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Heide Museum of Modern Art

Even if you don’t like modern art, Heide is well worth a visit.

At the risk of sounding like a Philistine, I will declare that I don’t especially enjoy modernist or abstract art. Nevertheless, one place I always enjoy visiting in Melbourne is the Heide Museum of Modern Art in the north-eastern suburb of Bulleen.

Northerly view of Heide II, as seen from the extensive gardens.

Heide is one of those enjoyable gallery and garden venues where one can stroll around endlessly discovering interesting works in a vast garden, have a picnic lunch, tour the gallery or admire the architecture. In fact, it is very similar to the McClelland Gallery and Sculpture Park in Langwarrin, but with a lesser emphasis on outdoor sculpture. With Melbourne’s crippling drought finally ended and some beautiful spring weather of late, the gardens at Heide are looking absolutely splendid at present.

The rotunda at Heide Museum of Modern Art.

I first went to Heide in 1996 on a high school excursion and immediately fell in love with the place. I wasn’t so enamoured with the gallery, but the gardens and the architecture held considerable appeal, and the significant history of the site was not lost on me either. We were permitted some free time to explore the gardens and I made the most of the opportunity to discover hidden works of art and learn why Heide was held in such high regard by Melbourne’s arts community.

Heide was built as a farm house and purchased by John Reed (a solicitor) and wife Sunday Quinn (née Baillieu) in 1932. Both Reed and Quinn had a broad appreciation of the arts, in particular the late 19th century “Heidelberg School” painters and the modernist art movement that was emerging in Melbourne at the time. Progressively, they opened their house up to a circle of artists, writers, musicians, poets and garden enthusiasts and Heide became a major focus for the Melbourne arts community throughout the 1940’s, 1950’s and 1960’s.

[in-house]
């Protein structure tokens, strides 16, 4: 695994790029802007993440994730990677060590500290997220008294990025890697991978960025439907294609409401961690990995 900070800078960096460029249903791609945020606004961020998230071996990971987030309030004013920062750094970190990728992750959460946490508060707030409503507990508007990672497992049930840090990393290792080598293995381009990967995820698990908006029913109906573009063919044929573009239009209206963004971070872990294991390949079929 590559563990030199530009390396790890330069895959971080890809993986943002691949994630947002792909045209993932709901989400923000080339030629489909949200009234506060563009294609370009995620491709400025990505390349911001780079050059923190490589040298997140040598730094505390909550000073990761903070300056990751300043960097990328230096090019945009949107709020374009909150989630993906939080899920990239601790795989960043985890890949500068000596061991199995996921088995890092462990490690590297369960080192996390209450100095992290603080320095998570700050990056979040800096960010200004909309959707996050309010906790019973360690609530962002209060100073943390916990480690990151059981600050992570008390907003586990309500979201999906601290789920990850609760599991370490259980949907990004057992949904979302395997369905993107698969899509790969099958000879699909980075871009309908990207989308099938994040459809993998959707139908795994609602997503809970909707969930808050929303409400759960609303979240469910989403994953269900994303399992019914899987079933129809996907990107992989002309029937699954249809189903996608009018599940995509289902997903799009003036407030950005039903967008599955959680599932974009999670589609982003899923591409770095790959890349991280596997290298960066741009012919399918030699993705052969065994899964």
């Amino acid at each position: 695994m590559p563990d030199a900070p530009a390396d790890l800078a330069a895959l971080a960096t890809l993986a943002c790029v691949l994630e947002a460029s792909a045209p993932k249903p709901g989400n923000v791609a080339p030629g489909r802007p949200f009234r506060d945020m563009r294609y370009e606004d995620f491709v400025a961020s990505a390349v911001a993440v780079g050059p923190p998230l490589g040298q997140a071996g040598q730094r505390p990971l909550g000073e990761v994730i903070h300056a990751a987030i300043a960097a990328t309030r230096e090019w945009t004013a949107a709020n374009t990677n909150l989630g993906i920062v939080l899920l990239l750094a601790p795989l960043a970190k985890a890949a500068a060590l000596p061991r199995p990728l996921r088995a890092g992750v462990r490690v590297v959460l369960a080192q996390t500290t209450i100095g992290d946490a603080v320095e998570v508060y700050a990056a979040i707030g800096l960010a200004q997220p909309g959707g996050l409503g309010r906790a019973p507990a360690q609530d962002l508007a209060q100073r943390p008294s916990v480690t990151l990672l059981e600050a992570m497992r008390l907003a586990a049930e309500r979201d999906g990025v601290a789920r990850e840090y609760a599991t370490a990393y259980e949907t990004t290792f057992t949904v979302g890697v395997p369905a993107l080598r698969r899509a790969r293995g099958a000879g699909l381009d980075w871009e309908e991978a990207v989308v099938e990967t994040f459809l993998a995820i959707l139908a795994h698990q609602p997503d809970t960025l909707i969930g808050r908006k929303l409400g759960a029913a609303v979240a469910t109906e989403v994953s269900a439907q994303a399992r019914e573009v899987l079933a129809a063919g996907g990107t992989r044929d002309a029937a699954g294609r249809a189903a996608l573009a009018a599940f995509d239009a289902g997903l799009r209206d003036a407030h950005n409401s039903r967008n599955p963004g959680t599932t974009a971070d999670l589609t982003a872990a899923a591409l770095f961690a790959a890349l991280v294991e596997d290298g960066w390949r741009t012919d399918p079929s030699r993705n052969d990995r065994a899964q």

Wahlenbergia stricta growing at Heide Museum of Modern Art

Significant Australian artists such as Sam Atyeo, Albert Tucker, Joy Hester, Michael Keon, Sidney Nolan, Danila Vassilieff, Mirka Mora, Charles Blackman, Arthur Boyd, John Perceval and Mike Brown enjoyed the hospitality and support of the Reeds at Heide. Sidney Nolan painted most of his famous Ned Kelly paintings in the Reeds’ lounge room!

In the 1963, the Reeds commissioned Victorian architect David McGlashan to design a new home for their property, which would be known as Heide II. Built from Mount Gambier limestone and designed in the modernist style of the period, the building was created in part to exude an air of mystery and agelessness whilst functioning as a home and gallery space. McGlashan’s design went on to win the Royal Australian Institute of Architects’ bronze medal in 1963 and is considered one of Victoria’s most influential modernist buildings from that period.

One of the walkways at Heide II.

What I like most about Heide II is the design of the building, which includes a series of L-shaped limestone walls that effectively create mini outdoor galleries. The walls function to highlight individual works of art, but in combination with selected plantings actually serve to reinforce the strong architectural features of the house. If nothing else, it is fun to walk between these ‘rooms’, discovering the hidden treasures within.

In 1981, the Museum of Modern Art was established on the property and Heide II was opened as a public gallery. In 1991, Heide III was opened which extended the gallery space. In 2005-6, parts of the Heide site were redeveloped so that an education centre could be built, extensions made to Heide III and the addition of new outdoor sculptural works incorporated into the landscape.

Cow sculptures in the gardens at Heide Museum of Modern Art.

Today, the Heide Museum of Modern Art remains a significant centre for displaying modern art. Both a permanent collection and periodical exhibitions are displayed in the gallery. Outside is a vast property filled with sculptures, landscaped gardens and plenty of quiet places to explore or rest. One can also take a guided tour of Heide II.

Patrons at the Heide cafeteria.

Heidi Museum of Modern Art is located at 7 Templestowe Road, Bulleen and is open from 10am until 5pm Tuesdays to Sundays inclusive. Entry to the grounds is free.

If you’ve not been to Heide of late, I highly recommend a visit!



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